This year was my first full year of teaching, and I couldn’t have felt more prepared to teach these youngsters all things fabulous than I did on the first day of school. I had received the absolute best training, read and studied all the best and newest research, and been mentored by the most fabulous teachers during my student teaching. And for the first few months, everything went great for me, I felt like I was doing an acceptable job. That’s not to say that there weren’t bumps in the road because there WERE bumps, but overall I felt like my kids were really getting what I was teaching them.

Then, it was time to write an argument essay, and by golly was I prepared. I had mentor texts, I had highlighters, I had standards typed up, and I was ready to go! Passionately I presented my kids with all of the materials I had so carefully planned. Surely these materials would help them write arguments with ease! Boy was I wrong. The kids were confused, mouthy, and downright ridiculous. It was the first moment this year that I thought “wow, what am I doing wrong?” The year had many more similar ups and downs, sometimes things went great and sometimes they spiraled out of control so fast I didn’t know what had hit me.

Because of this year’s experience, I’ve begun looking at a lot of research on the idea of teacher inquiry as a regular practice in classrooms around the U.S. Nancy Fichtman Dana, Belinda G. Gimbert, and Diane Yendol Silva define teacher inquiry best in their article “Teacher Inquiry as Professional Development for the 21st Century in the United States.” They say “the idea of inquiry embodies how teachers make explicit and probe their wanderings, reframe and modify their questions and enlighten their perceptions and sense-making of their classroom practice.” Teachers can and should be in charge of their own professional development- it’s how we grow.

The author’s of this article point out that for a long time educational decisions have been made based off of research conducted by people immersed in a world that is far from the classroom. But, when teachers live a life of inquiry, when they ask questions about problems that occur in their classrooms, they move education forward in a way that is specific to the real problems of education. We shouldn’t blindly follow the strategies handed to us by university scholars, so removed from the classroom. I’m not saying that we shouldn’t listen respectfully to what they have to say, but that there should be a balance between teachers as professional problem solvers and university scholars as educational researchers.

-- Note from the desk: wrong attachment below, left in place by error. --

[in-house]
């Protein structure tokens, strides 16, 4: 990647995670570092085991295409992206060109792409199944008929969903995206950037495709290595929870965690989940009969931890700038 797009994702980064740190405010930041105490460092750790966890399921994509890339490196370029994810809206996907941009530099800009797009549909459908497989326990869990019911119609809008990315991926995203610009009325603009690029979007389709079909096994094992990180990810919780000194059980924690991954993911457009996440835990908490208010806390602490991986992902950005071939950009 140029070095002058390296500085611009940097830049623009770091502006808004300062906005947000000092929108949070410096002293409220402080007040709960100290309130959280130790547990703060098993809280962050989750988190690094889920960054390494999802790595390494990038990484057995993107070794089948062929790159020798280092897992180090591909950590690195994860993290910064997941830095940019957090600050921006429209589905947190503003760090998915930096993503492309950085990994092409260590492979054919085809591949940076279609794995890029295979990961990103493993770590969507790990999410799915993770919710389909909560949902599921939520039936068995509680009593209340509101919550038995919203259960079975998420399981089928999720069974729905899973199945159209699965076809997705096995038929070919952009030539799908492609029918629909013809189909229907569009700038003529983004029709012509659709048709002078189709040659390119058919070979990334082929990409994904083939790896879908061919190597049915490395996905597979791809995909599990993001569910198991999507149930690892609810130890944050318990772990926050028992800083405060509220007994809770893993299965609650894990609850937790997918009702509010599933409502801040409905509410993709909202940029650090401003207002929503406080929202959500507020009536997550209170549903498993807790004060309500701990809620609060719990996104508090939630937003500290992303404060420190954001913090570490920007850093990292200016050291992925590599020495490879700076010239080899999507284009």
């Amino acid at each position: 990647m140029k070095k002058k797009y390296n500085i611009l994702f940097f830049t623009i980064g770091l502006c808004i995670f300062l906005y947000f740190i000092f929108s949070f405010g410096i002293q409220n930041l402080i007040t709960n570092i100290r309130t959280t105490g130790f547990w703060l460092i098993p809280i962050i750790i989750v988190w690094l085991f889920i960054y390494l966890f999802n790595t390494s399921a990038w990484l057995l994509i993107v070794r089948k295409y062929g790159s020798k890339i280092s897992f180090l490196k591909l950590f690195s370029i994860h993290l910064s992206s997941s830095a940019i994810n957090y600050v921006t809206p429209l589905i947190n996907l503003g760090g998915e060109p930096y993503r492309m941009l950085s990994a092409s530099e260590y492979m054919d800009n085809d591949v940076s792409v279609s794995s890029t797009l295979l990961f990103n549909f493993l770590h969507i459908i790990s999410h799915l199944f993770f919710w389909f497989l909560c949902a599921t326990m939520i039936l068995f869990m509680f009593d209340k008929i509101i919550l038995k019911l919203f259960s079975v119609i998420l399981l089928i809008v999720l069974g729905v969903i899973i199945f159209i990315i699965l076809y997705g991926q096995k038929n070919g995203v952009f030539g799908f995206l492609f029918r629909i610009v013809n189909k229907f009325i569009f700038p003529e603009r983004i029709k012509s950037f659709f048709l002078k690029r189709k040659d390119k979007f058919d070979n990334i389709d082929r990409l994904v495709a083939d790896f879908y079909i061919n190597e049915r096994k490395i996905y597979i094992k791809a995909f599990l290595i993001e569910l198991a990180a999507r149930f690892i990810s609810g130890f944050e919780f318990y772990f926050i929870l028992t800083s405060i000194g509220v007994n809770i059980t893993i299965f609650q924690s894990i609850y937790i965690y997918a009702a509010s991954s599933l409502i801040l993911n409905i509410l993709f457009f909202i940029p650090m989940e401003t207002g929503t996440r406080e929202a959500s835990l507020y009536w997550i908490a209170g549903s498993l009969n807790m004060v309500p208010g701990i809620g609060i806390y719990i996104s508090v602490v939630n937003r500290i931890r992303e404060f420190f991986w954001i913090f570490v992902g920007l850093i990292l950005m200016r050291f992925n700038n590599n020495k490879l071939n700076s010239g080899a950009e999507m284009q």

This next year, I’m going to live the life of the inquirer. I will ask questions and face classroom problems head on. I do not need strategies, or a textbook, or any sort of instruction manual beyond exploring the needs of my students and catering my research to those needs.

Will you join me in living the life of inquiry?


You’re Invited

Several months ago, I received some very exciting news; I had been invited to the South Mississippi Writing Project summer institute. It is truly an honor.The National Writing Project invites teachers who have been identified as distinguished teachers of writing by their peers, and after the institute, teachers are expected to become teaching consultants. As teaching consultants, we will guide teachers in all walks of teaching in effective teaching practices, and I couldn’t be more excited.

At the beginning of this year, I would have never imagined I’d be living the life I am living this week. I am truly in teacher heaven. We’ve been reading pedagogy about teaching writing and discussing it (which is the best part), and we’ve been writing a lot, a whole lot. The premise is that to be a good teacher of writing, you must also feel confident in your own writing.

I’ve been generating a lot of fun material, some which I might share here later after some serious re-working. I’m also planning on reviewing some of the relevant books and articles I’ve been reading. Stay Tuned, there is so much more to come!